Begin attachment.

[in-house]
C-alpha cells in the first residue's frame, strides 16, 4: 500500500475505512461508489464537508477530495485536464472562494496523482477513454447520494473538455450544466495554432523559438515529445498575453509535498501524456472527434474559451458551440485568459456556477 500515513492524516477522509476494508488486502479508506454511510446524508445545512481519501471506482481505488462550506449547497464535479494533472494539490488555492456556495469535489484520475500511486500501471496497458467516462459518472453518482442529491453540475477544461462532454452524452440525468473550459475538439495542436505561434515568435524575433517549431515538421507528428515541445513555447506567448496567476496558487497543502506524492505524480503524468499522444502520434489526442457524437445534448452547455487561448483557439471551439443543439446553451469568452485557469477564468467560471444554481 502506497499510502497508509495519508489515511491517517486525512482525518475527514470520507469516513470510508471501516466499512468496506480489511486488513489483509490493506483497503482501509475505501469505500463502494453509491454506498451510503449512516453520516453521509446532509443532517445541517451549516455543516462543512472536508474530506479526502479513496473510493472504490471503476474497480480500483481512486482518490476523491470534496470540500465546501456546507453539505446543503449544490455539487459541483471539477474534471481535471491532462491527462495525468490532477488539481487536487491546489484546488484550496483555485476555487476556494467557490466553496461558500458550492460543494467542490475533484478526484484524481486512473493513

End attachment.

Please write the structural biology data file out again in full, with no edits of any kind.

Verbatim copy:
[in-house]
C-alpha cells in the first residue's frame, strides 16, 4: 500500500475505512461508489464537508477530495485536464472562494496523482477513454447520494473538455450544466495554432523559438515529445498575453509535498501524456472527434474559451458551440485568459456556477 500515513492524516477522509476494508488486502479508506454511510446524508445545512481519501471506482481505488462550506449547497464535479494533472494539490488555492456556495469535489484520475500511486500501471496497458467516462459518472453518482442529491453540475477544461462532454452524452440525468473550459475538439495542436505561434515568435524575433517549431515538421507528428515541445513555447506567448496567476496558487497543502506524492505524480503524468499522444502520434489526442457524437445534448452547455487561448483557439471551439443543439446553451469568452485557469477564468467560471444554481 502506497499510502497508509495519508489515511491517517486525512482525518475527514470520507469516513470510508471501516466499512468496506480489511486488513489483509490493506483497503482501509475505501469505500463502494453509491454506498451510503449512516453520516453521509446532509443532517445541517451549516455543516462543512472536508474530506479526502479513496473510493472504490471503476474497480480500483481512486482518490476523491470534496470540500465546501456546507453539505446543503449544490455539487459541483471539477474534471481535471491532462491527462495525468490532477488539481487536487491546489484546488484550496483555485476555487476556494467557490466553496461558500458550492460543494467542490475533484478526484484524481486512473493513